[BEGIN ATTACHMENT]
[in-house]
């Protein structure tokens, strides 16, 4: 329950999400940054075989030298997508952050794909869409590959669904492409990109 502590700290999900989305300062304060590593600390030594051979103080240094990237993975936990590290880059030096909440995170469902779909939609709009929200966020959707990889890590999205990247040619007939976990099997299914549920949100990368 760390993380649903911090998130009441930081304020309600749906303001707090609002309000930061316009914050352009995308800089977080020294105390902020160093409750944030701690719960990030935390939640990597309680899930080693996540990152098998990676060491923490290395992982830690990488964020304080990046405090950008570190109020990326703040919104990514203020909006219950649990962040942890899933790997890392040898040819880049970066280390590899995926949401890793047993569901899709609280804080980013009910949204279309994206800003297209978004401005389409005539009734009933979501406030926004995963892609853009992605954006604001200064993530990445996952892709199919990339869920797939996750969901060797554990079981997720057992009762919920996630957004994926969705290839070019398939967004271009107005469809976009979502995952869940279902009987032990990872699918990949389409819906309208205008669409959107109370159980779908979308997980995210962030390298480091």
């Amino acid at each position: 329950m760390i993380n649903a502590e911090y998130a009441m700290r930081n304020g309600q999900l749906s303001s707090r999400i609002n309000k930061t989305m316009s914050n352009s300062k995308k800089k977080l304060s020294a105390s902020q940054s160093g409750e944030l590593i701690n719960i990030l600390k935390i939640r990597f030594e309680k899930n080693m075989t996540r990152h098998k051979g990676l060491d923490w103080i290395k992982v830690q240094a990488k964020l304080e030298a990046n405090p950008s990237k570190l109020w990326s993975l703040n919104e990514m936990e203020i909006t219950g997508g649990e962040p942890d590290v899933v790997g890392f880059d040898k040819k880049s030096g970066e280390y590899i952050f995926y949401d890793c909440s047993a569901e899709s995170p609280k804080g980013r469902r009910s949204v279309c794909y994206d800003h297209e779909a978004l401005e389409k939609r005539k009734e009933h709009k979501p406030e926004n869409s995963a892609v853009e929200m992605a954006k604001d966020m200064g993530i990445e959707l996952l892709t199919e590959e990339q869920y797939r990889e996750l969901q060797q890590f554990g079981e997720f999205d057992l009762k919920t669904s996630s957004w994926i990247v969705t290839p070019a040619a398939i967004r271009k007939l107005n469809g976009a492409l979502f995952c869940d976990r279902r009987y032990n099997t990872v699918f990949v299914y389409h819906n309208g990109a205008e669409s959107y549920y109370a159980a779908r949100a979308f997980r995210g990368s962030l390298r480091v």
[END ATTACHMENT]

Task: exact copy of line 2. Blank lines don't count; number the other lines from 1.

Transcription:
């Protein structure tokens, strides 16, 4: 329950999400940054075989030298997508952050794909869409590959669904492409990109 502590700290999900989305300062304060590593600390030594051979103080240094990237993975936990590290880059030096909440995170469902779909939609709009929200966020959707990889890590999205990247040619007939976990099997299914549920949100990368 760390993380649903911090998130009441930081304020309600749906303001707090609002309000930061316009914050352009995308800089977080020294105390902020160093409750944030701690719960990030935390939640990597309680899930080693996540990152098998990676060491923490290395992982830690990488964020304080990046405090950008570190109020990326703040919104990514203020909006219950649990962040942890899933790997890392040898040819880049970066280390590899995926949401890793047993569901899709609280804080980013009910949204279309994206800003297209978004401005389409005539009734009933979501406030926004995963892609853009992605954006604001200064993530990445996952892709199919990339869920797939996750969901060797554990079981997720057992009762919920996630957004994926969705290839070019398939967004271009107005469809976009979502995952869940279902009987032990990872699918990949389409819906309208205008669409959107109370159980779908979308997980995210962030390298480091």